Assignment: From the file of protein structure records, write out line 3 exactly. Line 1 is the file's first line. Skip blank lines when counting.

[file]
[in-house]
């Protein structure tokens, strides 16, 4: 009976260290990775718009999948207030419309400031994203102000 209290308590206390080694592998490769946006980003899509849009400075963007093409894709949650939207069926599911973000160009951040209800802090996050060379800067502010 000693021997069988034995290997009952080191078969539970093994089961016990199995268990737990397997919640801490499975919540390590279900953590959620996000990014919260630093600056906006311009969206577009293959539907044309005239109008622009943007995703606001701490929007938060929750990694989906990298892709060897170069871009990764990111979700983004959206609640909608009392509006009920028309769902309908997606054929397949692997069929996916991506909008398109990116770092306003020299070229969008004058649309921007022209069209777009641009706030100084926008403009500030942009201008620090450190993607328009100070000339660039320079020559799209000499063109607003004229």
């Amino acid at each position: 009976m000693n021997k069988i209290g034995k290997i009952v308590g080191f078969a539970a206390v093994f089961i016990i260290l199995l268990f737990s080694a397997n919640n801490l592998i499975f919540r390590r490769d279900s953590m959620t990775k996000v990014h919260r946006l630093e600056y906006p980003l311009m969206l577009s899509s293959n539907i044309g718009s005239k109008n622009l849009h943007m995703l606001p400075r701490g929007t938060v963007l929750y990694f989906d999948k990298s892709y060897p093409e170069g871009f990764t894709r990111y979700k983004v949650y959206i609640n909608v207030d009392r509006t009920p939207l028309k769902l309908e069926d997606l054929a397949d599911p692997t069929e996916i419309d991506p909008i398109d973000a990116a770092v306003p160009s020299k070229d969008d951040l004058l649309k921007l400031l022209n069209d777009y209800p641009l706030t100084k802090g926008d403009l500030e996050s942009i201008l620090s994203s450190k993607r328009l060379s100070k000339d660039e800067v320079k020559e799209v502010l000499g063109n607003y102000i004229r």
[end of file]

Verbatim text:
């Amino acid at each position: 009976m000693n021997k069988i209290g034995k290997i009952v308590g080191f078969a539970a206390v093994f089961i016990i260290l199995l268990f737990s080694a397997n919640n801490l592998i499975f919540r390590r490769d279900s953590m959620t990775k996000v990014h919260r946006l630093e600056y906006p980003l311009m969206l577009s899509s293959n539907i044309g718009s005239k109008n622009l849009h943007m995703l606001p400075r701490g929007t938060v963007l929750y990694f989906d999948k990298s892709y060897p093409e170069g871009f990764t894709r990111y979700k983004v949650y959206i609640n909608v207030d009392r509006t009920p939207l028309k769902l309908e069926d997606l054929a397949d599911p692997t069929e996916i419309d991506p909008i398109d973000a990116a770092v306003p160009s020299k070229d969008d951040l004058l649309k921007l400031l022209n069209d777009y209800p641009l706030t100084k802090g926008d403009l500030e996050s942009i201008l620090s994203s450190k993607r328009l060379s100070k000339d660039e800067v320079k020559e799209v502010l000499g063109n607003y102000i004229r």